After being uprooted from my childhood home in the middle my high school senior year to move cross-country, I search for the meaning of love, trying to find my place in this world.
I'd like to share the first few pages.
Late summer of 1972
Like a whirling dervish in jeans and a print jersey top, my mom danced around our living room to the song “Arizona” playing over the radio, singing along, swinging her arms and grinning. I cringed, ran into my room and slammed the door, mentally screaming: Mom! Stop it! How can you DO this to me? My life is here! My friends are here!
But that didn’t matter. We were packing up our household and moving over two-thousand miles cross-country to Prescott, Arizona—in the middle of my senior year of high school.
I pouted. I sulked. I did not play the radio lest that dreaded song came on—but I knew nothing would change my parents’ plan to move from cold and dreary Syracuse to a warm and sunny climate. To be fair, my parents hadn’t planned to move until I’d graduated, but our house sold in thirty days, not in the six to eight months they had thought it would take.
Angry, I brooded over leaving my friends behind. I argued with my mom about taking my childhood stuffed animals with us.
“NO,” she said. “They are going in the trash.”
I hid them in moving boxes anyways.
Only once did I suggest staying behind to finish school. That was met with another firm “No.”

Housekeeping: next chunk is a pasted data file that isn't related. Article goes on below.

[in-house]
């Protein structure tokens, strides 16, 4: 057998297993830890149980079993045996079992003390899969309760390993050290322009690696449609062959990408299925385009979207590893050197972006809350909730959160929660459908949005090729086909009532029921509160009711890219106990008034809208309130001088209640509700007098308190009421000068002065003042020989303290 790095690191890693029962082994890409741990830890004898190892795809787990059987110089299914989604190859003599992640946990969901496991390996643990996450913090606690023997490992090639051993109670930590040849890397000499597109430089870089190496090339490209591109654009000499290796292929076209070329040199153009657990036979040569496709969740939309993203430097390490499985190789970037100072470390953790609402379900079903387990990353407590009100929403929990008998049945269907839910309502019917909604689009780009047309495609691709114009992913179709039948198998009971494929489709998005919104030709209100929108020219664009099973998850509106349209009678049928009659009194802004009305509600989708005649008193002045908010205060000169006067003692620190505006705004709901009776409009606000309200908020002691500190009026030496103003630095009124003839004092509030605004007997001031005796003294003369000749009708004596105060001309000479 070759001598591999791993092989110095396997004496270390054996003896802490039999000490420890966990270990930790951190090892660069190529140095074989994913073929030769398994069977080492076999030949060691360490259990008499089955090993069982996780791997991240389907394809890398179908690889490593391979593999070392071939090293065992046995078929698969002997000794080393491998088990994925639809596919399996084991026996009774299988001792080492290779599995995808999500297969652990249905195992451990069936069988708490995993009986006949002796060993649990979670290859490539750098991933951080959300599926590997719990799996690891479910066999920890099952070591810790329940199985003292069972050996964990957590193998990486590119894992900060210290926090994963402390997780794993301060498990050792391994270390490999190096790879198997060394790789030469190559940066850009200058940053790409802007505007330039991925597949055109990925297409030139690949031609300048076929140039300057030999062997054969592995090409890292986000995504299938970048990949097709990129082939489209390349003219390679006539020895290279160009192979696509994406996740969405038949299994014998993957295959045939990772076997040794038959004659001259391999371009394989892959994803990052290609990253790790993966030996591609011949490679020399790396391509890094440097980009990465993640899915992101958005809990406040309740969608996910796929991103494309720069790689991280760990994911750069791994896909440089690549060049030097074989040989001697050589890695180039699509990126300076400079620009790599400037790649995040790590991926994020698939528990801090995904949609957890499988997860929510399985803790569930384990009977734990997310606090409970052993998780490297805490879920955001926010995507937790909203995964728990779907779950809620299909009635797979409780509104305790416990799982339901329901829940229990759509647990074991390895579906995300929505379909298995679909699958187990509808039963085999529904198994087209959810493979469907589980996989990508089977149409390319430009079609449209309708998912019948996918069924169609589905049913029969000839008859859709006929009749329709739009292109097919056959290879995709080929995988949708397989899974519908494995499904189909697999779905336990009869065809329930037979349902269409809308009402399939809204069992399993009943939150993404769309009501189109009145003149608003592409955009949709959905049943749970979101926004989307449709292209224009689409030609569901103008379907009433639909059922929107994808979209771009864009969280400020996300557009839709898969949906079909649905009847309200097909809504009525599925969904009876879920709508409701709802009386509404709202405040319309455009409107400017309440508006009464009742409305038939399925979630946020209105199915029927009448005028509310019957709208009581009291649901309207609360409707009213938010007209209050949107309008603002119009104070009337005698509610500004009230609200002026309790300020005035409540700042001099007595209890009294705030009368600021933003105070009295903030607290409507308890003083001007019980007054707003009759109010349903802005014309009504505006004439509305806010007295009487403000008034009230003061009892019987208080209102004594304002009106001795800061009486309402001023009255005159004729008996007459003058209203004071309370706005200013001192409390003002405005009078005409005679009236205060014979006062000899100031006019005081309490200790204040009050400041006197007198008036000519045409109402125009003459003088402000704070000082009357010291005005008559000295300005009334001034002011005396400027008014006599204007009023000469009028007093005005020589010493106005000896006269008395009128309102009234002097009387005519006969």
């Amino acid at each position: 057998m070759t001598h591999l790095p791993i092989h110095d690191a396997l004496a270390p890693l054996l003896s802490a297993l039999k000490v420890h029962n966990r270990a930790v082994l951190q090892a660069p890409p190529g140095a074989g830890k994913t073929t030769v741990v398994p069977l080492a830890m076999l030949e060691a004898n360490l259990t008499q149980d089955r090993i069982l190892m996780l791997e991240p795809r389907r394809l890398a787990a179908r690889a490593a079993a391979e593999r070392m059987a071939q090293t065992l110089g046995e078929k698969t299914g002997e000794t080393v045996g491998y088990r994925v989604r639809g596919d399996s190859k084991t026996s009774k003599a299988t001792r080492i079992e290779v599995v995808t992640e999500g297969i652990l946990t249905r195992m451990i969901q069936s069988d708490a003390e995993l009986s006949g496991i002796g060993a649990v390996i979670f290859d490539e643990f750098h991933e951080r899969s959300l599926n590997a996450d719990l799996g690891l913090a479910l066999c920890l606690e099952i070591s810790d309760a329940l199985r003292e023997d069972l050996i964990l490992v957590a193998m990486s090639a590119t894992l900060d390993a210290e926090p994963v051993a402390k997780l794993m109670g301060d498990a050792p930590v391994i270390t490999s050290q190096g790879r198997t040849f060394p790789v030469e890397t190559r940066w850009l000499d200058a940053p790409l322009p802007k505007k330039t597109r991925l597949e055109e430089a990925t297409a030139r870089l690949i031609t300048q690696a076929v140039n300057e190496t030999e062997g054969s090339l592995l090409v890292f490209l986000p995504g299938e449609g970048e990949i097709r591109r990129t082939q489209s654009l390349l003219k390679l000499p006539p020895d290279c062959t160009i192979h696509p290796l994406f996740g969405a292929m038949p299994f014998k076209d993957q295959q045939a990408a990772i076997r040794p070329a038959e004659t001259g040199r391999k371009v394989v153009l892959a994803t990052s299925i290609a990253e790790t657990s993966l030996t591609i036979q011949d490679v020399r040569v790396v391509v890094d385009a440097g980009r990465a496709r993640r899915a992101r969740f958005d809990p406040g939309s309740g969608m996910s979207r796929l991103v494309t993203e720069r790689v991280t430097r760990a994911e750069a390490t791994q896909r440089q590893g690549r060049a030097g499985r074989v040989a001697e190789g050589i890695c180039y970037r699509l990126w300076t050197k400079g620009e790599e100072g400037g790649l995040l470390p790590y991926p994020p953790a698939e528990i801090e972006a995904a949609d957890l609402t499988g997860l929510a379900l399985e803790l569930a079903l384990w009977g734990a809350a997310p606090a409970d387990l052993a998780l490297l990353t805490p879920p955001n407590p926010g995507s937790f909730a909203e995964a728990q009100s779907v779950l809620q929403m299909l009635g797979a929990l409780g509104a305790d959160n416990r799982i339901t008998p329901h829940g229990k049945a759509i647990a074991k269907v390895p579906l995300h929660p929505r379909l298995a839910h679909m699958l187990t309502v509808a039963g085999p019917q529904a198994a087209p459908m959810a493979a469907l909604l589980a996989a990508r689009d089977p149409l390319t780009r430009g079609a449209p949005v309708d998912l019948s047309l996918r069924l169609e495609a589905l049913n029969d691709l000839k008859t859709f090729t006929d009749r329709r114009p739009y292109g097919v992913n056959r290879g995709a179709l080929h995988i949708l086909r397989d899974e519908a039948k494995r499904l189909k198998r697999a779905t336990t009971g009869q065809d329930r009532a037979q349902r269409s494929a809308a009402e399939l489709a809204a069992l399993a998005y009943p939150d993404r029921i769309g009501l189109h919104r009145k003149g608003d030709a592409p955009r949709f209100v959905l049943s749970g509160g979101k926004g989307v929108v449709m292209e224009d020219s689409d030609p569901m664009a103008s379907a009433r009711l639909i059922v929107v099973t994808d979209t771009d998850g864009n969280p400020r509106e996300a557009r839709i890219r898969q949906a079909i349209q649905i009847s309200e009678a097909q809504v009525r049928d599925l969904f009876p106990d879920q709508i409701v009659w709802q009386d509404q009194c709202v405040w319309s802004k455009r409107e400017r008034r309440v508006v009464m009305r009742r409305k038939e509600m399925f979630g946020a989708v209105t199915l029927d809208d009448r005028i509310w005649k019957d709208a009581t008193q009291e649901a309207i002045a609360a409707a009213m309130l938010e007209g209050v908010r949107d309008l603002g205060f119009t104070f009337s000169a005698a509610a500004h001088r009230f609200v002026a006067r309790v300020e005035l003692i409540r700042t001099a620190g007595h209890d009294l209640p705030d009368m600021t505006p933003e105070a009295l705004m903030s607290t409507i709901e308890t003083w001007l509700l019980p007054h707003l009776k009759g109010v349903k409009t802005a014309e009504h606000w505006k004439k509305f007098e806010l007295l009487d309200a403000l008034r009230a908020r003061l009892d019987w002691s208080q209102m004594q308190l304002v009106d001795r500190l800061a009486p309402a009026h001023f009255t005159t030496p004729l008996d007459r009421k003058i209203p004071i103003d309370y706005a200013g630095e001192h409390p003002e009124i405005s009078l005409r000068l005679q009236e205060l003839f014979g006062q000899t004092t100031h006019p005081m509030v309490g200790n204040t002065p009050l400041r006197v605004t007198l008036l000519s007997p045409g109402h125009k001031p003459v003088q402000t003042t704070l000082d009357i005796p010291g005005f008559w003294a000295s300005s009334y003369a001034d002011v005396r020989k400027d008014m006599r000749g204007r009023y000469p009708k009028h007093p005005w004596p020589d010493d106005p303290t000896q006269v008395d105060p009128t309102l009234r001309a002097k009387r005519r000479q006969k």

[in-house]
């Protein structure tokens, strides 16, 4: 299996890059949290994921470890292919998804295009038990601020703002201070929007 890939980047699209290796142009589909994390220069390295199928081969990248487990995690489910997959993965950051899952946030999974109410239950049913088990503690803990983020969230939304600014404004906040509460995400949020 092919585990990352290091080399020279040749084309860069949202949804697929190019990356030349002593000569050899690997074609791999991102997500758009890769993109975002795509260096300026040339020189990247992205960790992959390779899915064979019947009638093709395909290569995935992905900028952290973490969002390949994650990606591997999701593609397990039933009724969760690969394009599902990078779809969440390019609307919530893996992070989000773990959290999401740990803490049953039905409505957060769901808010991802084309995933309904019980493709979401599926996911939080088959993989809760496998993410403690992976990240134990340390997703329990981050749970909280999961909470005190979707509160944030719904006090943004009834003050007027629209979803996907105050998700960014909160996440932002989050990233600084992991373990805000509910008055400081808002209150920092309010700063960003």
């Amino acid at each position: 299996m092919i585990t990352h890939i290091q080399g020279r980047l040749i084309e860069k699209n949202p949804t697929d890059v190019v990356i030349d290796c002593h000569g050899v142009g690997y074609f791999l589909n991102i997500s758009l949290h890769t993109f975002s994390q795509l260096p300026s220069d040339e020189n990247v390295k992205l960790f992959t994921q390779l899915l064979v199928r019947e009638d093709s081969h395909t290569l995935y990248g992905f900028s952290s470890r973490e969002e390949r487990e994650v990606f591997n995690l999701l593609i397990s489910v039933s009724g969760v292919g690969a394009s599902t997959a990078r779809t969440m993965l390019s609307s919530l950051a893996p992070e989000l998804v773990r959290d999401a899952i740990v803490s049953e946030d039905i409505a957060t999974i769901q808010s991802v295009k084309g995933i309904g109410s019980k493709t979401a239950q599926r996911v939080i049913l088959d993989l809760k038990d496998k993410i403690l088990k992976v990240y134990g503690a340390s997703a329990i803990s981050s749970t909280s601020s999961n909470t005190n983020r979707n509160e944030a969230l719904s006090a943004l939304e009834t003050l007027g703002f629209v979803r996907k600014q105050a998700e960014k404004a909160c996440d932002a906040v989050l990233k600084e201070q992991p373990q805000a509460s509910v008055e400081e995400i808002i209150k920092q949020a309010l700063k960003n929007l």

As days passed, however, I started to accept my fate. What choice did I have? But I sure didn’t let my parents know that. On the inside, I began to wonder…if I lived in a new place, could I turn myself into a new me? The one hiding inside? Exactly how the Arizona me would differ from the New York me, I wasn’t sure; but I did want to be more outgoing like my friend, Sheri. She had guys falling all over her, including the incredibly handsome Ray, whereas I always fell for guys not only out of my league (think track stars and French exchange students), but who also didn’t know I existed. Ray and Sheri had always hung out together between classes, and although they didn’t formally date, I still figured they were a couple of sorts.
It hurt that my friends had boyfriends and I simply longed for one.
On an Indian Summer afternoon, shortly before moving day, I sat on the grass waiting for Sheri, irritated. She was late, yet again. She knew this drove me nuts. Self-conscious, I kept my eyes lowered so I didn’t have to notice classmates ignoring unpopular me, picking through the blades of cool grass, looking for a 4-leaf clover. I often did this, hoping they would bring me good luck.
A figure threw a shadow across my search area. I raised my head. Instead of Sheri, I was looking into Ray’s eyes through a veil of his shoulder-length blond hair. “Can I join you?” he asked.
Stomach flutters made their way into my throat, rendering me speechless. Instead of saying, “Oh, please do!”—all I could manage was a smile and nod.
He sat down, cross-legged, resting his arms on his thighs and his eyes on the ground. I took this opportunity to make a quick study of his handsome face with its sharp features, soul-melting brown eyes, and a braided leather lace tied around his tanned neck.